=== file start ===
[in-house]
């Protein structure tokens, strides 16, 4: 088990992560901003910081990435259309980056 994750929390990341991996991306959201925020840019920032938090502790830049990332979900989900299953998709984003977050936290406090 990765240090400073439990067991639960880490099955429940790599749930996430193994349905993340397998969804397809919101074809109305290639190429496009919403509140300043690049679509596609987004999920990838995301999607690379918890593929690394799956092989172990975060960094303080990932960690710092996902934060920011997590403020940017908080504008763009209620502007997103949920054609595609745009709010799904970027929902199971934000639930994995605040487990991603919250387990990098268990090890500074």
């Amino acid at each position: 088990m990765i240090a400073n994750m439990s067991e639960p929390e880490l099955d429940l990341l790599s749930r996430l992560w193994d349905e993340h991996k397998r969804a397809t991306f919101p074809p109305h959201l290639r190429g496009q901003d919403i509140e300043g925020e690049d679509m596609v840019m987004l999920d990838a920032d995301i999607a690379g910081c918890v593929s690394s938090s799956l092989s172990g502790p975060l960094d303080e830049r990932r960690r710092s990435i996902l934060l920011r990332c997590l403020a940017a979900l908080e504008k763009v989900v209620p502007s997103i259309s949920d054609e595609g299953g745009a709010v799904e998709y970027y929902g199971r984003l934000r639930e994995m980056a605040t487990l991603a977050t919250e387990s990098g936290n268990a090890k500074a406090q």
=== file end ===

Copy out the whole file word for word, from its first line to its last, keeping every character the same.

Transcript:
[in-house]
């Protein structure tokens, strides 16, 4: 088990992560901003910081990435259309980056 994750929390990341991996991306959201925020840019920032938090502790830049990332979900989900299953998709984003977050936290406090 990765240090400073439990067991639960880490099955429940790599749930996430193994349905993340397998969804397809919101074809109305290639190429496009919403509140300043690049679509596609987004999920990838995301999607690379918890593929690394799956092989172990975060960094303080990932960690710092996902934060920011997590403020940017908080504008763009209620502007997103949920054609595609745009709010799904970027929902199971934000639930994995605040487990991603919250387990990098268990090890500074």
């Amino acid at each position: 088990m990765i240090a400073n994750m439990s067991e639960p929390e880490l099955d429940l990341l790599s749930r996430l992560w193994d349905e993340h991996k397998r969804a397809t991306f919101p074809p109305h959201l290639r190429g496009q901003d919403i509140e300043g925020e690049d679509m596609v840019m987004l999920d990838a920032d995301i999607a690379g910081c918890v593929s690394s938090s799956l092989s172990g502790p975060l960094d303080e830049r990932r960690r710092s990435i996902l934060l920011r990332c997590l403020a940017a979900l908080e504008k763009v989900v209620p502007s997103i259309s949920d054609e595609g299953g745009a709010v799904e998709y970027y929902g199971r984003l934000r639930e994995m980056a605040t487990l991603a977050t919250e387990s990098g936290n268990a090890k500074a406090q």